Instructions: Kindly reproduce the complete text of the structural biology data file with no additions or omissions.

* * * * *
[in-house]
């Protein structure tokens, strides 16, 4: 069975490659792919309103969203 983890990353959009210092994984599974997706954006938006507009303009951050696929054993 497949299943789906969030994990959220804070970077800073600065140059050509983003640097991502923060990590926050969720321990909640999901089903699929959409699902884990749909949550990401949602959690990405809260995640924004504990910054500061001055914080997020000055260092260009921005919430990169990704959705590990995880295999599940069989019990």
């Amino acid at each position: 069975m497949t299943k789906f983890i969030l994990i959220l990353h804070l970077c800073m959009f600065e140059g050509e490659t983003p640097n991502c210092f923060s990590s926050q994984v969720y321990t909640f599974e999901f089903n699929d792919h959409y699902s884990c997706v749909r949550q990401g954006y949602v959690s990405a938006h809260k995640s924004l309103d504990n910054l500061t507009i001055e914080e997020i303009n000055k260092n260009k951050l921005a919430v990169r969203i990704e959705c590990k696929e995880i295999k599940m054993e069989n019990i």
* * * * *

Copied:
[in-house]
């Protein structure tokens, strides 16, 4: 069975490659792919309103969203 983890990353959009210092994984599974997706954006938006507009303009951050696929054993 497949299943789906969030994990959220804070970077800073600065140059050509983003640097991502923060990590926050969720321990909640999901089903699929959409699902884990749909949550990401949602959690990405809260995640924004504990910054500061001055914080997020000055260092260009921005919430990169990704959705590990995880295999599940069989019990």
């Amino acid at each position: 069975m497949t299943k789906f983890i969030l994990i959220l990353h804070l970077c800073m959009f600065e140059g050509e490659t983003p640097n991502c210092f923060s990590s926050q994984v969720y321990t909640f599974e999901f089903n699929d792919h959409y699902s884990c997706v749909r949550q990401g954006y949602v959690s990405a938006h809260k995640s924004l309103d504990n910054l500061t507009i001055e914080e997020i303009n000055k260092n260009k951050l921005a919430v990169r969203i990704e959705c590990k696929e995880i295999k599940m054993e069989n019990i």